jurist, Jan 17 2003
  

       // during the last Christmas season when they ended up having several fewer shopping days than normal //   

       That whole short Christmas shopping season thing is just ridiculous bullshit. It irked me to no end every time I heard some silly economist make mention of it on the financial news shows. Last time I checked, there were just as many days in 2002 as there were in most every other year.   

       re the idea: I think it might work better (and get a better reception from employers) if you have it work on the opposite principle. Have it work such that you get out at 11:55 for lunch, and leave for the day at 4:55, but in actuality it's really noon and 5 o'clock. A psychological advantage for the employee, and no time lost for the employer.
waugsqueke, Jan 18 2003
  

       [UB] self employed, huh?   

       You can set your own system up. Arrive half an hour early, leave half an hour late. You will miss the traffic, and can spend the extra time on the halfbakery, Dilbert, emailing friends or somesuch. The boss will be amazed at your change in attitude, and before long you will gain new respect in the office. Every now and then leave on time. It will feel as if you're skipping off early.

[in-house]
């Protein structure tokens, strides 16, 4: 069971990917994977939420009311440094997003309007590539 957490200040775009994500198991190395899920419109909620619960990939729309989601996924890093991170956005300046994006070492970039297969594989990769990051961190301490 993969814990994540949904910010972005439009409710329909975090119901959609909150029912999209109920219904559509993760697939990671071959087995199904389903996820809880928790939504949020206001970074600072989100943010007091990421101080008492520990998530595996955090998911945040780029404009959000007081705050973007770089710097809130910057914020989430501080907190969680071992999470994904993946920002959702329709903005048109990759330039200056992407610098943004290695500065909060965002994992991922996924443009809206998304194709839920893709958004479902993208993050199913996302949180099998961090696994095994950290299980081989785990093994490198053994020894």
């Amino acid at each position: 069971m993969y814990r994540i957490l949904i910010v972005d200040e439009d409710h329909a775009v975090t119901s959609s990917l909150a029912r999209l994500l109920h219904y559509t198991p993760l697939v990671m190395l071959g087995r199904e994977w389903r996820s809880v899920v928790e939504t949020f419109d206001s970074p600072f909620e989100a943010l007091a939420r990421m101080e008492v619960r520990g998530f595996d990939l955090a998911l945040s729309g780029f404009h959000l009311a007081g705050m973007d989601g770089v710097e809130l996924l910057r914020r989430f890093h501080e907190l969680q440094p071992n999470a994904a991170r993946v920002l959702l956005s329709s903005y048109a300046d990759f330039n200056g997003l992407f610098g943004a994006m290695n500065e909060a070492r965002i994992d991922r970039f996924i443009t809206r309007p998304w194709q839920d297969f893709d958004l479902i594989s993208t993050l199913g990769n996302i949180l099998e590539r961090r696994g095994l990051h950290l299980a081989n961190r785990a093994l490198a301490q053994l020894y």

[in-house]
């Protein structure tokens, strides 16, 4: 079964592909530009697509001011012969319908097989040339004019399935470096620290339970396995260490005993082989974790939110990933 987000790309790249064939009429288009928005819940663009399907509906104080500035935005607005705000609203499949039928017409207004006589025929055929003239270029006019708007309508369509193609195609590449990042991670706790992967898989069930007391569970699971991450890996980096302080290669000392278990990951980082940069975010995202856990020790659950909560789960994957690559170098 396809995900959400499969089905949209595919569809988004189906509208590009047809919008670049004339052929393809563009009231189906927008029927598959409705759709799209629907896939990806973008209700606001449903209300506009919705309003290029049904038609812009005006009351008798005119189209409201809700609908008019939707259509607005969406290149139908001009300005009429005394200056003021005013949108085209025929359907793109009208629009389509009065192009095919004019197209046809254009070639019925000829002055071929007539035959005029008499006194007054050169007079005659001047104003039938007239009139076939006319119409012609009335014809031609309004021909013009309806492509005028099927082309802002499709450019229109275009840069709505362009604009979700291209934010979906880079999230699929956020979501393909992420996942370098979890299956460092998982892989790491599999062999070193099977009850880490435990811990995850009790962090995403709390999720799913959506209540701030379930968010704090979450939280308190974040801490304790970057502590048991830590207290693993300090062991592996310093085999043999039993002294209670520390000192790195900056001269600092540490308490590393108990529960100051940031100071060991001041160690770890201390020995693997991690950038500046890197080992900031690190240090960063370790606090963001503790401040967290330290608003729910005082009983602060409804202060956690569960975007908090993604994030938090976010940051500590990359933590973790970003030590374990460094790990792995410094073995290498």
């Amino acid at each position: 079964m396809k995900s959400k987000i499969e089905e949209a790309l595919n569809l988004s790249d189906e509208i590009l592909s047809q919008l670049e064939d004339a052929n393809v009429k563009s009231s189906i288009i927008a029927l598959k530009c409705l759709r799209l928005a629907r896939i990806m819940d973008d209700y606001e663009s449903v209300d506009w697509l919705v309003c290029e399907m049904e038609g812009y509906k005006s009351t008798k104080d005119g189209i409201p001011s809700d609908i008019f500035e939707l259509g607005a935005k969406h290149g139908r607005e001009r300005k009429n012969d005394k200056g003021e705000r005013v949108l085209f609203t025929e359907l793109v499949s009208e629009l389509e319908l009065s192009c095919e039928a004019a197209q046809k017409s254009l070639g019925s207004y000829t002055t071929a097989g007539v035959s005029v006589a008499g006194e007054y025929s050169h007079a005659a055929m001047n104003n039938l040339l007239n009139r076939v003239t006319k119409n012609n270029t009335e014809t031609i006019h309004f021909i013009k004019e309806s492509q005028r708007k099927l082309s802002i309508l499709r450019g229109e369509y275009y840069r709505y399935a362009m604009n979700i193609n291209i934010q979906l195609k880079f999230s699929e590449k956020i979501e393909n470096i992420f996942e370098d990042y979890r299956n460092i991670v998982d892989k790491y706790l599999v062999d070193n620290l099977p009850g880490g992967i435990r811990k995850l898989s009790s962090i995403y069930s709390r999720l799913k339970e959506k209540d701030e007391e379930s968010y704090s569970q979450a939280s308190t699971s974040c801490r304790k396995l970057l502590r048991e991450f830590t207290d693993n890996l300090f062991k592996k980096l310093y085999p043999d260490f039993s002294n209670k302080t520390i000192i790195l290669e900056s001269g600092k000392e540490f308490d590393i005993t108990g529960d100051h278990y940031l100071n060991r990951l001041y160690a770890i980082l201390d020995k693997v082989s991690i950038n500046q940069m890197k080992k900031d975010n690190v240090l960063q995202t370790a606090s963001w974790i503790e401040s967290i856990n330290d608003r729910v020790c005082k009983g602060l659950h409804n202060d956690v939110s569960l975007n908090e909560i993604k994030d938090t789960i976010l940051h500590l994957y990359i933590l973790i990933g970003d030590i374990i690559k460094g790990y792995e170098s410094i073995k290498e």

As for the Christmas thing, it bloody well starts in September anyway, so what difference does it make?
egbert, Jan 18 2003
  

       I should, perhaps, explain more....   

       With three retail stores (hours 8:30 am to 9 pm) we have many shoppers who are in a rush to look through the stores on their lunch hour....or before the get to work at 9 am. Our stores are packed before 9 for about 15 minutes and we are always swamped at lunch time. This idea is pure greed on my part as I think about the added sales we could make if they had 5 more minutes before work, 10 extra minutes for lunch, or a few minutes after work to shop before heading home. Or, maybe not. It's Saturday...where are they now?